The first of three generating stations, Hams Hall 'A', commenced operation in November 1929 and is notable that it was the first in the country to burn pulverised coal as a fuel. Coal-fired power stations normally and historically burned small coal and slack coal, the cheapest on the market and a blessing for the collieries in that it helped them unload large quantities of this material otherwise stockpiled until a buyer could be found.. The choice of location was obviously influenced by its proximity to the section of railway between Water Orton and Whitacre Junction, which gave direct access for coal traffic from the South Derbyshire, Leicestershire and Warwickshire coalfields and from the Toton Marshalling Yards. Preparations for its construction may date back to 1920, when it is recorded that a siding (for construction traffic?) was laid. It was closed in 1975, leaving both the "B" and "C" plants running.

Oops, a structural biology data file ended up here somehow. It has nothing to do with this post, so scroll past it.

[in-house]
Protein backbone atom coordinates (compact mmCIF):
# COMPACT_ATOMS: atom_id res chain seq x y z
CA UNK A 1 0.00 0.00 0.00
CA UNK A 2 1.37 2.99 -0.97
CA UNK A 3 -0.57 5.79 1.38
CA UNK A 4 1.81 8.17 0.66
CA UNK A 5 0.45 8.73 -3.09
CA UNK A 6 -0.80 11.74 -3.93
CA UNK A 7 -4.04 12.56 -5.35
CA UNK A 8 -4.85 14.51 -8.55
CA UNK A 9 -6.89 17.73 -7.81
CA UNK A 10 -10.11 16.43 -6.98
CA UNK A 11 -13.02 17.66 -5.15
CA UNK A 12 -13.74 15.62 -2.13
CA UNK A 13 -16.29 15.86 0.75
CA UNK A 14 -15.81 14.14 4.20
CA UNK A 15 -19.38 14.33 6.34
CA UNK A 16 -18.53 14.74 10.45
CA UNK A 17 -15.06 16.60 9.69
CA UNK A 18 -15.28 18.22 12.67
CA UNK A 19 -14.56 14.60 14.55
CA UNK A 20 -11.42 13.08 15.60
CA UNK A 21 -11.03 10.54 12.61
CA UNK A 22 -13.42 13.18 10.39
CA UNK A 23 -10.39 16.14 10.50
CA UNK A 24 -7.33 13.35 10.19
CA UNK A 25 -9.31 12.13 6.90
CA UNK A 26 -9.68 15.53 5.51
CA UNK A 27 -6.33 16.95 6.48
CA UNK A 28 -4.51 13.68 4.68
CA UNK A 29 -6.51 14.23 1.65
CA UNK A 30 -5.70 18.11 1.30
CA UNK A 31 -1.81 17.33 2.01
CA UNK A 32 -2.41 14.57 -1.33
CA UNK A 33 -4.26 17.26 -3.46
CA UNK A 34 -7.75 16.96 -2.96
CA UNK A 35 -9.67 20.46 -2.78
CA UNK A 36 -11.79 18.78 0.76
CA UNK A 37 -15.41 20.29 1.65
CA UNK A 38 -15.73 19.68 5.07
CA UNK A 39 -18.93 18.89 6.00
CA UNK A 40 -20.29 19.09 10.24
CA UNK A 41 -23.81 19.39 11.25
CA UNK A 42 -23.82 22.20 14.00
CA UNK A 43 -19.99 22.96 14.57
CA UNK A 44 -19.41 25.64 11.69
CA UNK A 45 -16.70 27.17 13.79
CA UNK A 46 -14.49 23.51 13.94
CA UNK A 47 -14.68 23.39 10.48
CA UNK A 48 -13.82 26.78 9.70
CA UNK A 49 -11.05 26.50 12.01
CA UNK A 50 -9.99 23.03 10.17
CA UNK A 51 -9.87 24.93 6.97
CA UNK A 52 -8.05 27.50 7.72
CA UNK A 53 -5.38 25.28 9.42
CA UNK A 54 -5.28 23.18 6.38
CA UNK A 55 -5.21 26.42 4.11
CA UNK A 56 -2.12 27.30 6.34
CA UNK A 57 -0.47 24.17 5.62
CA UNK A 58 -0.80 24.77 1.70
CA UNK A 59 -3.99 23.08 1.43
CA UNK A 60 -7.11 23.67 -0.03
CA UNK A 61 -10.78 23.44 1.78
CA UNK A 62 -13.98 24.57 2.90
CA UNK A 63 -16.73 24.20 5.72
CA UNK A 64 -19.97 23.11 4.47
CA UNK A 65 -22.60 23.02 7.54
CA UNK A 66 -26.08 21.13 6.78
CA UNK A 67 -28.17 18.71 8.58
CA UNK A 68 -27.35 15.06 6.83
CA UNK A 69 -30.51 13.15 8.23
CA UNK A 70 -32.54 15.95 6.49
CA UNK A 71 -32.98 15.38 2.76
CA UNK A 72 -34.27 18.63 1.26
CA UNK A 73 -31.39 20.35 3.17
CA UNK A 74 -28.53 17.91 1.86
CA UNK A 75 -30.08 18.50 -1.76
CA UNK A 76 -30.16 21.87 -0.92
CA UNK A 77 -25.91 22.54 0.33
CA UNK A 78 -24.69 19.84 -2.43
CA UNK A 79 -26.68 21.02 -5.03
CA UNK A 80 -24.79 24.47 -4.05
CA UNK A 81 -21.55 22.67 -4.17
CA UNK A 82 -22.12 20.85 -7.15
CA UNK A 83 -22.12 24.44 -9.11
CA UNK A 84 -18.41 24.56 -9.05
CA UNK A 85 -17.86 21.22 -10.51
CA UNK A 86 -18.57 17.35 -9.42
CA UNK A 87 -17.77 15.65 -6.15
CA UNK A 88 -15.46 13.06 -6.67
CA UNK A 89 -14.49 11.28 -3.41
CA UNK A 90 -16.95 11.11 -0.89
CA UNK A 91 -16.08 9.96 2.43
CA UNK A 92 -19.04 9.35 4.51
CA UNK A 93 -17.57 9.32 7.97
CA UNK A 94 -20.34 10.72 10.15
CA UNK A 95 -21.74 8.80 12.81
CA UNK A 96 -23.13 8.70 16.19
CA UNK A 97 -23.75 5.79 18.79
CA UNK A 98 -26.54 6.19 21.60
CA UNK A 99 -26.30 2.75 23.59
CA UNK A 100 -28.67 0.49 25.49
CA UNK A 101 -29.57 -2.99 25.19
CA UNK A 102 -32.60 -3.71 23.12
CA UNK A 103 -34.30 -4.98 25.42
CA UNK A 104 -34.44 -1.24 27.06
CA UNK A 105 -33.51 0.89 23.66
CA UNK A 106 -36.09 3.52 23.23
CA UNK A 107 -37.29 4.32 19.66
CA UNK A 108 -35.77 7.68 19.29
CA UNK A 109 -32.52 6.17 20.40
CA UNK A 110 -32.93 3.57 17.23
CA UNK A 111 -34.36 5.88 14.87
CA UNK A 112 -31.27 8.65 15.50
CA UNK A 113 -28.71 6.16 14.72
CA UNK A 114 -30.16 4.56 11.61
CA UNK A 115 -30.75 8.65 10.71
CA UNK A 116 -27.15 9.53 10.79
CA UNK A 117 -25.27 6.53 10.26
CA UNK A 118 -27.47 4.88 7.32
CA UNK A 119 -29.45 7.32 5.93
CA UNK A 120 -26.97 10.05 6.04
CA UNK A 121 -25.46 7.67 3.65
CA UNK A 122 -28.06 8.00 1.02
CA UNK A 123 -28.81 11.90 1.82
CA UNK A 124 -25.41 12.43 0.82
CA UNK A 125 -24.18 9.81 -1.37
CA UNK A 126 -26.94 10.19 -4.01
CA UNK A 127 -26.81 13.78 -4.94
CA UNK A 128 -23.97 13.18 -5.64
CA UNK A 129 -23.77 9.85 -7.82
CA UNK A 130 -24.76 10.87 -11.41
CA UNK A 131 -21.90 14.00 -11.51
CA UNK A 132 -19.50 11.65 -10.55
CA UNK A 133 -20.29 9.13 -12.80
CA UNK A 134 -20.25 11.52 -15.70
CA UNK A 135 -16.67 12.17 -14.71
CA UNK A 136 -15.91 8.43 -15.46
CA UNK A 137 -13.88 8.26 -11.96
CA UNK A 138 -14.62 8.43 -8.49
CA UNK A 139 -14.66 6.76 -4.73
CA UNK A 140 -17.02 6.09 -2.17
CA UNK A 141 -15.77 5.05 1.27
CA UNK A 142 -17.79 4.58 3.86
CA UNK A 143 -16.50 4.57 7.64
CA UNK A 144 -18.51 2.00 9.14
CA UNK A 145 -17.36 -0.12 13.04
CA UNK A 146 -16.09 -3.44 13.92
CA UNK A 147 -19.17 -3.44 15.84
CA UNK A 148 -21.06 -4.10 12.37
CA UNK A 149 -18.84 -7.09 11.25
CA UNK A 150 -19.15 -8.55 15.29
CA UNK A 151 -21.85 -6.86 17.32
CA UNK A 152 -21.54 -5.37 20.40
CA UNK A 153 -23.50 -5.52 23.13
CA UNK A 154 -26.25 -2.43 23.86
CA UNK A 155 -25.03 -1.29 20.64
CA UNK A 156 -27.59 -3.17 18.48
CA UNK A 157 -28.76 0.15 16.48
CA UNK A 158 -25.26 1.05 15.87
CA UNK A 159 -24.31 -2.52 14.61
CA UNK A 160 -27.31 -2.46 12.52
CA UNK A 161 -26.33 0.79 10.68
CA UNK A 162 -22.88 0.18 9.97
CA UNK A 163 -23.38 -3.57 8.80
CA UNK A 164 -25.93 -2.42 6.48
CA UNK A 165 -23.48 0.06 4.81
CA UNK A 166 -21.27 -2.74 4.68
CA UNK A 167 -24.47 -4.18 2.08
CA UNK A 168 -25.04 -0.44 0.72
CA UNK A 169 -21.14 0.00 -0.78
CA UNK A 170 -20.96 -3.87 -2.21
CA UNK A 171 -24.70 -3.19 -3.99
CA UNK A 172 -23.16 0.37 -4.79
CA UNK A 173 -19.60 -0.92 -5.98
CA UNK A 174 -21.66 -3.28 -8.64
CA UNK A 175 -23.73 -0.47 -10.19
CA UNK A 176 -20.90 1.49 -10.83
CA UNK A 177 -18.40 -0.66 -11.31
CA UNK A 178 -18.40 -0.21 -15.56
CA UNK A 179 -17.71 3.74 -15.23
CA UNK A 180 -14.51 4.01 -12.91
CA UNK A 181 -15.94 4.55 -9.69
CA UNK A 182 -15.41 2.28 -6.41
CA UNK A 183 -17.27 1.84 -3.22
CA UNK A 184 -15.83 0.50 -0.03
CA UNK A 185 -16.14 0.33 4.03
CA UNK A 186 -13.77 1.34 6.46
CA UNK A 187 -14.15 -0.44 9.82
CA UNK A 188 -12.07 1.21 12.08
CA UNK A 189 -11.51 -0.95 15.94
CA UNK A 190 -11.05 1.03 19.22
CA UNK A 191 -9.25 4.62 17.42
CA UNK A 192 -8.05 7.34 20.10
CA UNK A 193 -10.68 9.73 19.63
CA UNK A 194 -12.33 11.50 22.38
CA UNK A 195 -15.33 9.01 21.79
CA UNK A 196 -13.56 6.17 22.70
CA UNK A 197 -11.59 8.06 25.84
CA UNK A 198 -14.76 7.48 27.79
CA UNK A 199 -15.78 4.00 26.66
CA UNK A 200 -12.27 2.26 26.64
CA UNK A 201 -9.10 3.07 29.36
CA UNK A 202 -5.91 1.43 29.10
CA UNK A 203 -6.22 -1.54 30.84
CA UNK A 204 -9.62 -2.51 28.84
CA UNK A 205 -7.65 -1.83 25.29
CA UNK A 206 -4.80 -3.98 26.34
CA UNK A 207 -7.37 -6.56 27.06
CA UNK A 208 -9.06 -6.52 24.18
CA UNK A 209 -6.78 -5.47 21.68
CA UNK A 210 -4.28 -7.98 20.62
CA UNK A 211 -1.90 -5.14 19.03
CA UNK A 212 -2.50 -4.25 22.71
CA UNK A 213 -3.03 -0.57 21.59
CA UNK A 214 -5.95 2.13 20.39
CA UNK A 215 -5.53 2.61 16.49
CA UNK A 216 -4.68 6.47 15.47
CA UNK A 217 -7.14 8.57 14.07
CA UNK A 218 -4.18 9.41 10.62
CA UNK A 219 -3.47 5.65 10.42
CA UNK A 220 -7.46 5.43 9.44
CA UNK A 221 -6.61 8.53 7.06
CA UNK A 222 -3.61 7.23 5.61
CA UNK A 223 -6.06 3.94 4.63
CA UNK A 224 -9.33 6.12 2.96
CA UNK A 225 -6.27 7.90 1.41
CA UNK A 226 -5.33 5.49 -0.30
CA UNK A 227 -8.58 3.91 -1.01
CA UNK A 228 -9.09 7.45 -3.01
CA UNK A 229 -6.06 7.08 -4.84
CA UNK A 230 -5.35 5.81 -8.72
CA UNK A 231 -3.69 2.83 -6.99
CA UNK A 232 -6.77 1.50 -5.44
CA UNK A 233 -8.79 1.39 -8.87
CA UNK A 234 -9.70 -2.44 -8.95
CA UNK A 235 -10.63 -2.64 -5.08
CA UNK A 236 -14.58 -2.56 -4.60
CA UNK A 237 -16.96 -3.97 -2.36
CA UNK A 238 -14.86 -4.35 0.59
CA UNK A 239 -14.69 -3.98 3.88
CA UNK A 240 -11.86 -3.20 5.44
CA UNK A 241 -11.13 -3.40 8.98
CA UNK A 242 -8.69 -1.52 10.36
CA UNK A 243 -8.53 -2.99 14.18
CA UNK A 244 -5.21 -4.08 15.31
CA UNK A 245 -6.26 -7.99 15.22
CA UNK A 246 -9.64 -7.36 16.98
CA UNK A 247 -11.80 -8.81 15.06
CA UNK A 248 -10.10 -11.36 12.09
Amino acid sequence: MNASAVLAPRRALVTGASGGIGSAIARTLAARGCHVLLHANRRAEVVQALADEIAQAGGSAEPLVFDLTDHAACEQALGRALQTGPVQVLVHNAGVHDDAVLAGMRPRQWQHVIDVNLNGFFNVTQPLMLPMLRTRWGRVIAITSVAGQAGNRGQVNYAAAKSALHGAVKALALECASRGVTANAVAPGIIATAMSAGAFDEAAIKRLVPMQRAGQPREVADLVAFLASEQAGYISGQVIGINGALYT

Hams Hall 'B' power station was opened in 1942, extended in 1946 and 1949 and closed in 1987. Hams Hall 'C' was built between 1956 and 1958 and converted to burn natural gas between 1970 and 1973. It was closed in 1992 and the entire site cleared and redeveloped as an industrial estate which incorporates a rail/road transport exchange for containers (and possibly some of the sidings).

As an indication of how much coal is consumed by a large power station, the only records of the City of Birmingham Electric Supply Department which are relevant are those which detail contracts for 1933 and held in Staffordshire Archives. It was found amongst documents of the Hamstead Colliery, arousing suspicion that it may have been misfiled due to the similarity of the two names. Even so there was no covering document to confirm their identity except a signature which I matched up with that of the then Secretary of the Electricity Department.

This is surprising when so much of the Birmingham Corporation's contract details have been preserved and can be found in the Archives of the Birmingham Central Library. From this source over many visits I was able to copy out details of almost all of the Gas Department's contracts for its entire existence, together with those of the inter-departmental Coal Buying Committee.